Fishermen, oyster farmers fear power-generating ship will kill business

The seafood sellers fear the 415 megawatt ship — to be moored for two decades at Saldanha Bay, 140km north of Cape Town — will pump hot water into the bay and make endless noise, spoiling farmed oysters and scaring off fish as Africa's most industrialised country scrambles to fix electricity problems.
The seafood sellers fear the 415 megawatt ship — to be moored for two decades at Saldanha Bay, 140km north of Cape Town — will pump hot water into the bay and make endless noise, spoiling farmed oysters and scaring off fish as Africa's most industrialised country scrambles to fix electricity problems.
Image: http://www.karpowership.com/en/photos

A floating gas-turbine generator meant to alleviate SA's crippling power cuts has run into objections by oyster farmers and small-scale fishermen, who fear the environmental damage will destroy their livelihoods.

The seafood sellers fear the 415 megawatt ship — to be moored for two decades at Saldanha Bay, 140km north of Cape Town — will pump hot water into the bay and make endless noise, spoiling farmed oysters and scaring off fish as Africa's most industrialised country scrambles to fix electricity problems.

Responding to complaints by the Green Connection environmental justice group, the South African government on June 11 suspended an environmental authorisation application for operator Karpowership in Saldanha Bay. It cited the Green Connection's allegation that Karpowership failed to conduct specialist studies on underwater engine noise.

“Our team believes that this complaint is without merit,” Karpowership SA spokesperson Kay Sexwale said on Wednesday.

Saldanha Bay is SA's first sea-based aquaculture zone, with 16 new entrants welcomed last year to an industry worth around one billion rand ($72 million) annually, Fisheries Department officials said.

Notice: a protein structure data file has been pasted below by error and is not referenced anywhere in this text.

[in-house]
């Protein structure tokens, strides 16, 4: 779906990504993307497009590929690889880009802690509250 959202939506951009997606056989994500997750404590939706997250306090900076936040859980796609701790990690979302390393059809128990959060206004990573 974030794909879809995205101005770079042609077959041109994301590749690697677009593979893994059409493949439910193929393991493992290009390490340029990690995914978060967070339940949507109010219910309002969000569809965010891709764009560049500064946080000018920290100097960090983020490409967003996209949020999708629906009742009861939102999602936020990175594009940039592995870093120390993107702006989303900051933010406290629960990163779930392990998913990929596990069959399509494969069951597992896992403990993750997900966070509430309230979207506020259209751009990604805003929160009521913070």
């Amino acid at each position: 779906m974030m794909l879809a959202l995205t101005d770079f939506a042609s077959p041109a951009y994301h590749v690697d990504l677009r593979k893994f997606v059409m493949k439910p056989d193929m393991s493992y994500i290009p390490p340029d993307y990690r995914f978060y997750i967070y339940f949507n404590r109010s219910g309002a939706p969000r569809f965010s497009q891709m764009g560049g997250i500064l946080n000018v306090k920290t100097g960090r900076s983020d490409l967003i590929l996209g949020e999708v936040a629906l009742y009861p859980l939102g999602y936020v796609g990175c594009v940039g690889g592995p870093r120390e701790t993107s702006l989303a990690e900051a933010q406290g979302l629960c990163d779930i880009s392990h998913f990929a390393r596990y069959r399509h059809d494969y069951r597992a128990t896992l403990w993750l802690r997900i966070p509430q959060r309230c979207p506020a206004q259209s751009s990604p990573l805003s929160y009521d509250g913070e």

A few minutes from the slipway, multicoloured buoys and floating black rafts help pinpoint different farm locations, as workers pull up long lines of clinging mussels or exotic oysters fattened in the nutrient-rich waters of the Atlantic Ocean.

“We don't believe it can just be benign, sitting there, because it is generating hot water and it is generating a noise factor which can affect the organisms we cultivate,” said Kevin Ruck, owner of Blue Sapphire Pearls oyster farm and a trained marine biologist.

Ruck is worried that hot water discharge from the Karpowership vessel may stimulate harmful algae blooms that could render his succulent oysters inedible.

Started in 2008, his company harvests up to a million Pacific oysters a year, mainly for the domestic market, but also exported live to China.

In February, scientists warned that industrial noise beneath the ocean surface was disrupting marine animals' ability to mate, feed and even evade predators.

But prolonged delays to Karpowership's bid, which includes more ships at two east coast ports, could disrupt SA's plan to plug its energy shortfall with 2,000MW of emergency power.

Karpowership SA said its environmental impact assessments for all three sites “demonstrate little impact to the surrounding air and water environments.”

But, for Saldanha Bay skipper Christie Links, the risks are too great.

“Who says the many fish species we depend on will still come into the bay if Karpowership is here?”  

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